At this time, we all need to continue to comply with and follow advisories, which have been issued. We also need to think for ourselves and be questioning of what we are required to do. These concepts are not mutually exclusive.Thomas Sowell astutely observed that rather than problems with solutions we face trades offs. This is very apt at present. Covid 19 is presented as a problem and many claim to have solutions. The reality is there are only trade-offs. In Australia some jurisdictions are reporting no new cases. The total number is currently 6617 with 73 fatalities. On average 438 Australians die each day. In the USA there have been over 750,000 cases and 40,000 deaths. In the USA on average 8000 die each day. These figures are not to diminish the impact of the situation on those affected but to provide perspective.

Success has many authors. The current success in stopping spread and minimising fatalities will be hailed as proof that lockdown measures worked. That is possible. It is also possible that the computer modelling which predicted high numbers of fatalities was wrong and that worst-case scenarios may have never come to pass in any circumstance. There remain estimates that total cases could be fifty or a hundred-fold the number reported which reduces case fatality by fifty to one hundred-fold.

The reality is that measures taken have been of benefit but that the doomsday predictions were never going to happen. It is useful; to look at how different countries have managed this. New Zealand and Australia are similar in many ways. NZ went to a complete lockdown, yet their figures are no better (and on some indicators worse) than Australia. Within Australia different states adopted different policies without any evidence that the harshest was best.

Sweden and Taiwan have not shut down their economies. Sweden is flattening the curve in a similar manner to other European countries. Germany has done much better than Italy. Taiwan has done particularly well but the WHO refuses to acknowledge this.

As an aside, the abject failures of the WHO should be the subject of books not blogs.

The most useful statistic will be year on year deaths. If total deaths in February, March and April 2020 are not significantly above the average for the last few years, it means that all-cause mortality is the same. Deaths might be attributed to Covid-19 rather than other causes such as pneumonia, dementia, heart disease or cancer. Coding of cause of death has little science behind it. If a 90-year-old with kidney, lung and heart disease and a virus (of any description) dies – what is the cause?

Lifting restrictions will be difficult for governments. There remain noisy elements, unaffected by loss of income, who will scream that every death is preventable. These same people have zero concern about the massive health implications of unemployment, bankruptcy and loss of a business built through years of effort. They bleat that the economy doesn’t matter. The reality is that a healthy economy supports a healthy population. Sadly, those in ivory towers sneer at the people whose productivity enables society to have ivory towers.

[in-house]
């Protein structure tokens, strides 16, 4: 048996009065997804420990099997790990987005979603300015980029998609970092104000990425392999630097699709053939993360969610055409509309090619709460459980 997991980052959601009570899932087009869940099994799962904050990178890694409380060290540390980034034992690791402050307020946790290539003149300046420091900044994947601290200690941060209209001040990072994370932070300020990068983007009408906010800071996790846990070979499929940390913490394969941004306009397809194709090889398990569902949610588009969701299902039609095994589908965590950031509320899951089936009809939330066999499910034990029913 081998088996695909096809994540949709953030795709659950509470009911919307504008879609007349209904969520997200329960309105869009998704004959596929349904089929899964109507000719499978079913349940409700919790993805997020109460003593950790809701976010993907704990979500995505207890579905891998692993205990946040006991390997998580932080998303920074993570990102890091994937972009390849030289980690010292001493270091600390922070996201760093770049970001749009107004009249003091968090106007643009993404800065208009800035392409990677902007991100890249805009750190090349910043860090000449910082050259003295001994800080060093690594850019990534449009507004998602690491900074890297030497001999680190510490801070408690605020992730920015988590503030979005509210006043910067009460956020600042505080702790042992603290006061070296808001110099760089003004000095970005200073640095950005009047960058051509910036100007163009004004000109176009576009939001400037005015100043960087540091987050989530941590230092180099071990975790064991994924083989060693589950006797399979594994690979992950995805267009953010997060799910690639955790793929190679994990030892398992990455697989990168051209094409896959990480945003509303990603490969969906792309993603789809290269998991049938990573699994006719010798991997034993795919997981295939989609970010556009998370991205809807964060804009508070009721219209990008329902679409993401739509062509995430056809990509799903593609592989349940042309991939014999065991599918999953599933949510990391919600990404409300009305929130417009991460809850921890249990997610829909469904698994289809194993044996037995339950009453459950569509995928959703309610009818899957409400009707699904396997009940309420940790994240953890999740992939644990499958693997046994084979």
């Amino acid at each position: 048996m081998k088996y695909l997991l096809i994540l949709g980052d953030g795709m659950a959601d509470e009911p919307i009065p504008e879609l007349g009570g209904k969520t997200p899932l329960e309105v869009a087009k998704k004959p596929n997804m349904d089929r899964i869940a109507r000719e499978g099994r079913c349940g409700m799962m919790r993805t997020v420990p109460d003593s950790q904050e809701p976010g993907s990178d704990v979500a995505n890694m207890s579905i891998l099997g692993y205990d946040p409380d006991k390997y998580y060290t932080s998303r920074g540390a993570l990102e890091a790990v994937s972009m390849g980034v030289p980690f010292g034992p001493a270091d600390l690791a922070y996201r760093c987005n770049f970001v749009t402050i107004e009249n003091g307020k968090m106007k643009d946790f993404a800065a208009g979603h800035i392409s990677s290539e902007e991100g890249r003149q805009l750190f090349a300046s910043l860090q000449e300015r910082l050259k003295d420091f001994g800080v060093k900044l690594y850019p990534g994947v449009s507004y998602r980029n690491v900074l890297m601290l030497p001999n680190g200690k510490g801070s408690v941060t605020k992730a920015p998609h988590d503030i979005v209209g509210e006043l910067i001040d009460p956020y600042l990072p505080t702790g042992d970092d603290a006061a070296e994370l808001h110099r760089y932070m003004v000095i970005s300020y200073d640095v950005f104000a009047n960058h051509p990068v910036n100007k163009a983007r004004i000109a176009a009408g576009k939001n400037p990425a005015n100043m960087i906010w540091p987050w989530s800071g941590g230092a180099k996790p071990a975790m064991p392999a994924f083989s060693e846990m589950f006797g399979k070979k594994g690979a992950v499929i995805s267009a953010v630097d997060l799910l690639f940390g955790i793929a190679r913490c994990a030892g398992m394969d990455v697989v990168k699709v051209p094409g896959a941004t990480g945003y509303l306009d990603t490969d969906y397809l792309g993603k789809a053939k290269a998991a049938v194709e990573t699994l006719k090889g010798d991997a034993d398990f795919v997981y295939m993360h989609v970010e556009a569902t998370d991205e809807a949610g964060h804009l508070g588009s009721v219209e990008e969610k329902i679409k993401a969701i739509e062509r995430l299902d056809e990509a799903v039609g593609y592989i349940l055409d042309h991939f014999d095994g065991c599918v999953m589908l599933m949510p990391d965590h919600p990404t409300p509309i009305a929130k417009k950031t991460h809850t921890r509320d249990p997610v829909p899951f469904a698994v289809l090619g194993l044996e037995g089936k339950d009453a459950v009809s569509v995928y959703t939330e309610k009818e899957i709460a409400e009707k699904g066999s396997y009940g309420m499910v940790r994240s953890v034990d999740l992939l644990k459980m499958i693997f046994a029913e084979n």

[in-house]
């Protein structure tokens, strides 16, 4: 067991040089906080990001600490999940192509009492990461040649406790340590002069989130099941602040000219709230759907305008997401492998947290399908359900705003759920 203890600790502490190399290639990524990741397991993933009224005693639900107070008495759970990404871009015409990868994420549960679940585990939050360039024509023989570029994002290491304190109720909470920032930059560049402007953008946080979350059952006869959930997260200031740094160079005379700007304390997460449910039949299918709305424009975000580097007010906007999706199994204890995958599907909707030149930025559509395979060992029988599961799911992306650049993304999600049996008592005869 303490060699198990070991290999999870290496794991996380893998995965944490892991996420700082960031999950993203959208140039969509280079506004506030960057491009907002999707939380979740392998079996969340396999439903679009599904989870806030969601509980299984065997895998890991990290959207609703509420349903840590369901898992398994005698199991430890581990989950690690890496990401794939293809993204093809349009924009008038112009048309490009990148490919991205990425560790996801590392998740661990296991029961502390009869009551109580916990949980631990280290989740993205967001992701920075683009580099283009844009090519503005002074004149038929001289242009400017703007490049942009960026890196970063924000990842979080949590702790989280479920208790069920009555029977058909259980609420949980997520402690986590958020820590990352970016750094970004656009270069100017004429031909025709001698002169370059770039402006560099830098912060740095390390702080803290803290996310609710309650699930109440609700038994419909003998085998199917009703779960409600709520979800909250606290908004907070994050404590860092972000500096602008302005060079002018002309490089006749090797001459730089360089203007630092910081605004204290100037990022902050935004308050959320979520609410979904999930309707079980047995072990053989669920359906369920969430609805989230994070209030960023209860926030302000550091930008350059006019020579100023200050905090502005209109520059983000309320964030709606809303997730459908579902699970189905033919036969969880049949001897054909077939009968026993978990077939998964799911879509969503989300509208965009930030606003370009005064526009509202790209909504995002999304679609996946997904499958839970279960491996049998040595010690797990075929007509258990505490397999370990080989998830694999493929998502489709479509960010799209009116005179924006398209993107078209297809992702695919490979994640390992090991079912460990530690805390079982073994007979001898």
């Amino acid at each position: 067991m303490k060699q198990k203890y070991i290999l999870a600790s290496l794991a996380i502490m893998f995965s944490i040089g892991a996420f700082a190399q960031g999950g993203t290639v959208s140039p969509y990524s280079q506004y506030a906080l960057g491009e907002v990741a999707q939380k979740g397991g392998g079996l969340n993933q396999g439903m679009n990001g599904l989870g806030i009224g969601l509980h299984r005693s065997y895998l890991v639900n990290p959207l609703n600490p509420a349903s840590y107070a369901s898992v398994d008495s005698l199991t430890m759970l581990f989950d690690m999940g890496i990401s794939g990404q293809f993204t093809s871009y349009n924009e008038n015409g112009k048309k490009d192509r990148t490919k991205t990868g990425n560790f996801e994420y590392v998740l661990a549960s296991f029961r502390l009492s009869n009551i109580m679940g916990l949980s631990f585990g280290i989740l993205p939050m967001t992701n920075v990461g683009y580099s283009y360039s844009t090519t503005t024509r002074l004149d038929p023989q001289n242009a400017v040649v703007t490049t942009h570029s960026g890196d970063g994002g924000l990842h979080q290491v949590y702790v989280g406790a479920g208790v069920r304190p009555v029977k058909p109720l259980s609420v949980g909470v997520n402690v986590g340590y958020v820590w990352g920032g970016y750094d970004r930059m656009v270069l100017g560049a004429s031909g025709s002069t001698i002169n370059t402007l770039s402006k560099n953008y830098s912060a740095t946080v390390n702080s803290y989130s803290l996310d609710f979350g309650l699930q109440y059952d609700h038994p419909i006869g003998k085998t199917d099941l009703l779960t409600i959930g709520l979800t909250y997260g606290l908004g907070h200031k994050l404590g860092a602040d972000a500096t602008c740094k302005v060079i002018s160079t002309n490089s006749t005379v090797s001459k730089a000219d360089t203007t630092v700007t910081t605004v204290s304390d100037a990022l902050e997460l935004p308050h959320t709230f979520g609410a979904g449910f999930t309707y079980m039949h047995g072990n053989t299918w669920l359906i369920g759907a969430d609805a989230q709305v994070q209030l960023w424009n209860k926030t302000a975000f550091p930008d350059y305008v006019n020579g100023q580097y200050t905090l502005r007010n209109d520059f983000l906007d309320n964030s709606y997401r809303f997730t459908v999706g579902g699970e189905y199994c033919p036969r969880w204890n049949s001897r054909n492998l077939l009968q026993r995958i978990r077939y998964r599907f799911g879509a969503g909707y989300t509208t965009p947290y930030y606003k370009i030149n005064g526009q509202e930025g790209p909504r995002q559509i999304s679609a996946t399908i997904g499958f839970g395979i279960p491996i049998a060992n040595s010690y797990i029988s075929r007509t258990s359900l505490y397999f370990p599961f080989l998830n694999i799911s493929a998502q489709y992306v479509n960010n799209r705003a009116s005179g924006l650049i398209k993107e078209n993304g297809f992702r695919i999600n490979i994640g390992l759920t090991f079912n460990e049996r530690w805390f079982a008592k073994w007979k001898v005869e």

Risk can never be eliminated. The best we can do is manage it in a way that does not do more harm than the problem being managed. That there will not be a daily toll of illness and deaths caused by the response won’t stop them happening – you just won’t read about them. They will be buried in statistics.

There is an adage that says those who do not learn from history are condemned to repeat it. The following is from the book “Scared to death” by Christopher Booker and Richard North published in 2007. It examined a number of health scares in the UK and found a pattern with certain elements in common.

  • The source of the supposed danger must be something universal, to which almost anyone in the population might be exposed…
  • The nature of the danger it poses must be novel, a threat that has never appeared in this form before.
  • Whilst the scientific basis for the scare must seem plausible, the threat must also contain powerful element of uncertainty. It must in some way be ill defined, maximising the opportunity for alarmist speculation as to the danger it might cause.
  • Society’s response to the threat must be disproportionate. It is this more than anything else which defines a true ”scare”; that, even where the threat is not wholly imaginary, the response to it is eventually seen to have been out of proportion to its reality.

The further we go, the more we have real data rather than computer projections and modelling. The fundamental fear with Covid-19 has been the case fatality rate and the potential for over whelming health systems. The further we go the more we are finding that the virus is mild in the vast majority of cases.

We need to remain flexible in our approach. The pivot will need to be to, as best we can, to protecting the vulnerable whilst gradually letting everyone else get on with their lives.

The trade off whereby we save lives by destroying other lives is not the long-term solution.